Kathryn Joyce writes: On the second-to-last day of 2013, when the glow of Christmas had passed and there was nothing to do but settle in for months of unbroken winter, a stranger arrived in Saranac Lake, a 5,400-person mountain town 70 miles shy of the Canadian border. Set amid the patchwork of forest preserves and villages that make up the largest publicly protected area in the Lower 48, Saranac Lake is the self-appointed “Capital of the Adirondacks,” a onetime best small town of New York, and the place where I’m from.
The stranger was a 31-year-old infantry captain in the Royal Australian Regiment who’d been diagnosed with post-traumatic stress disorder after returning from Afghanistan two years before. He arrived at 6 p.m. on the one bus that comes through town each day: an Adirondack Trailways coach that chugs slowly uphill from Albany, stopping in what seems like every podunk town along the way.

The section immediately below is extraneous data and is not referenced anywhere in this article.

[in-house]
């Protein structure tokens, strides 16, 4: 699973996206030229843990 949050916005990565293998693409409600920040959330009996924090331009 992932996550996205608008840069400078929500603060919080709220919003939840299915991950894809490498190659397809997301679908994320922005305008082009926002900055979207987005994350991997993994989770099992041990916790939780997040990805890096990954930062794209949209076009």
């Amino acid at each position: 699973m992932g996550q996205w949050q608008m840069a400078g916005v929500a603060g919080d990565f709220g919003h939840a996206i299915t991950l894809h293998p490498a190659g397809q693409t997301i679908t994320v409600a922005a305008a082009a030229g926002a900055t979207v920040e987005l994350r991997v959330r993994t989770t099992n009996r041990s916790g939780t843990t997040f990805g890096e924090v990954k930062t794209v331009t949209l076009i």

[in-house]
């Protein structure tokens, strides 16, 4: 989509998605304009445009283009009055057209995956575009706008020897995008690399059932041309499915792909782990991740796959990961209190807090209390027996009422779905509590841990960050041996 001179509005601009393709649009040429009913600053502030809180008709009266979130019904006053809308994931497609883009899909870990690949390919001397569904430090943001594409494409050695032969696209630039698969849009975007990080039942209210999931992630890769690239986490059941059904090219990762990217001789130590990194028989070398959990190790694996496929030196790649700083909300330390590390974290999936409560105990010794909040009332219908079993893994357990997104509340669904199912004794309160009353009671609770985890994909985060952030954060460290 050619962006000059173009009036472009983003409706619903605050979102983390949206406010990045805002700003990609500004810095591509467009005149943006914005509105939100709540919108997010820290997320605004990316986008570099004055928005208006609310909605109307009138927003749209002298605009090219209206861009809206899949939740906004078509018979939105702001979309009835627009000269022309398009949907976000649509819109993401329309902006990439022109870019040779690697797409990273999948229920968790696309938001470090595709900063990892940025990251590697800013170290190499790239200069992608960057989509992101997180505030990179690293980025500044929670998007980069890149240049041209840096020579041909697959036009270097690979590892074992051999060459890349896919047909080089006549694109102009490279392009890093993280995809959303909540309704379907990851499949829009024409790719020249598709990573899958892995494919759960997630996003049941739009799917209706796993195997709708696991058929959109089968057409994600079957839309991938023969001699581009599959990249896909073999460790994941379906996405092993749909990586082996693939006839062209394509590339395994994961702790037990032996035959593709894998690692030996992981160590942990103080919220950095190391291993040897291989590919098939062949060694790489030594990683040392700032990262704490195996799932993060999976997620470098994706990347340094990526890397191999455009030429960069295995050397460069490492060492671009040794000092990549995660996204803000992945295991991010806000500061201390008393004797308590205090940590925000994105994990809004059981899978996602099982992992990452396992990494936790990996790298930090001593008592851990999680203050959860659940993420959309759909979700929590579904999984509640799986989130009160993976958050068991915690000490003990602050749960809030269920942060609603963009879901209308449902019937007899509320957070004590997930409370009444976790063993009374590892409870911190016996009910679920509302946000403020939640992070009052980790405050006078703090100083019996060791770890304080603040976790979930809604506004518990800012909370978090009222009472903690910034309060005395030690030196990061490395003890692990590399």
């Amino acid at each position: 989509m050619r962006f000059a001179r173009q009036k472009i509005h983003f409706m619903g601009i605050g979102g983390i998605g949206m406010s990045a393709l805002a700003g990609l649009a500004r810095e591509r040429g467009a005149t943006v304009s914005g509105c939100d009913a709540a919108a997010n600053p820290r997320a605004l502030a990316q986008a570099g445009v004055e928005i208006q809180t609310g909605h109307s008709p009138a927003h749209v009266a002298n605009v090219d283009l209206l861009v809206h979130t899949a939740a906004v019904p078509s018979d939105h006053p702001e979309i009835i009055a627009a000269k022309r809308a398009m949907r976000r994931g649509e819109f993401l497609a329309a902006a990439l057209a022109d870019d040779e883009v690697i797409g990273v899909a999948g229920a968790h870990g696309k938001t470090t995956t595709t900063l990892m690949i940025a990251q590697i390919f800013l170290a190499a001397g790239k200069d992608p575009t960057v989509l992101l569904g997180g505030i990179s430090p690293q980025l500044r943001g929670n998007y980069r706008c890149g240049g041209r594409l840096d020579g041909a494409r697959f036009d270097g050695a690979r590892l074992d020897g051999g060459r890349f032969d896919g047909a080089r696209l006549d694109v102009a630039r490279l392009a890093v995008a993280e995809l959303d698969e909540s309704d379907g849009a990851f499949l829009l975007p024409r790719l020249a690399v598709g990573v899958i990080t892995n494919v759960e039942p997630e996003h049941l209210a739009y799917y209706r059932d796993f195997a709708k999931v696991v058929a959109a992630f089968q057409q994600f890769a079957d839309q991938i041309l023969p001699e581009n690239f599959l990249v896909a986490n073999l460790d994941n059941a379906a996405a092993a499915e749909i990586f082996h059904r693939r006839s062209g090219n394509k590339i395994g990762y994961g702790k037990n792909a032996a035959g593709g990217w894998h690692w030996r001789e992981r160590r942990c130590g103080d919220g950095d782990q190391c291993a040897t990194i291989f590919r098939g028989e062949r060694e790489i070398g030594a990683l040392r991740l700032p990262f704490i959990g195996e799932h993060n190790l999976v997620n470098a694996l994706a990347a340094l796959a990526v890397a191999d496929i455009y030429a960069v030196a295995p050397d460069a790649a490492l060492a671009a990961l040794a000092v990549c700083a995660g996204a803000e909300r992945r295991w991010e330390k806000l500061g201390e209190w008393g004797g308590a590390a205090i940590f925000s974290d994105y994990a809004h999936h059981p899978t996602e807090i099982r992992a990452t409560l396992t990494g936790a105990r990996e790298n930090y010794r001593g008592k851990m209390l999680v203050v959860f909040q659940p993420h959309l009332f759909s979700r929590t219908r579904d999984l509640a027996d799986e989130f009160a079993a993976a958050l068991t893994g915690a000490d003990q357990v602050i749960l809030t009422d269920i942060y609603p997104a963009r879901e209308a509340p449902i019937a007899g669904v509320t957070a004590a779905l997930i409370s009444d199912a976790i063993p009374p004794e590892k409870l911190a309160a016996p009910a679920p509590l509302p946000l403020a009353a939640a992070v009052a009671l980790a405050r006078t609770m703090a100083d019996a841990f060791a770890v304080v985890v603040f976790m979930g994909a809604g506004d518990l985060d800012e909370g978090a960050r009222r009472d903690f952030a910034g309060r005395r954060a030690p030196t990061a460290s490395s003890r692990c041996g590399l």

To get to Albany, he’d taken a bus from New York City, and before that planes from San Francisco, Sydney, Canberra, and, ultimately, Adelaide, Australia, his own hometown, more than 10,500 miles away. He was male-model good-looking—wholesome and tidy, with intelligent eyes—though he’d recently grown shockingly thin and had cut his brown, widow’s-peaked hair so close it was nearly shaved.
He’d been a battle captain in Afghanistan’s Uruzgan province, just north of Kandahar, working as part of a North Atlantic Treaty Organization coalition force. But his PTSD diagnosis had placed him on restricted status, and he’d since been re-assigned to a desk job in Canberra, Australia’s sterile government seat. He had a medical review coming up in January and, his family would later tell the police, he feared he might be discharged. The Australian Defence Force was withdrawing from Afghanistan at the end of 2014, and the military was downsizing; everyone who remained had to be fit to deploy. [Continue reading…]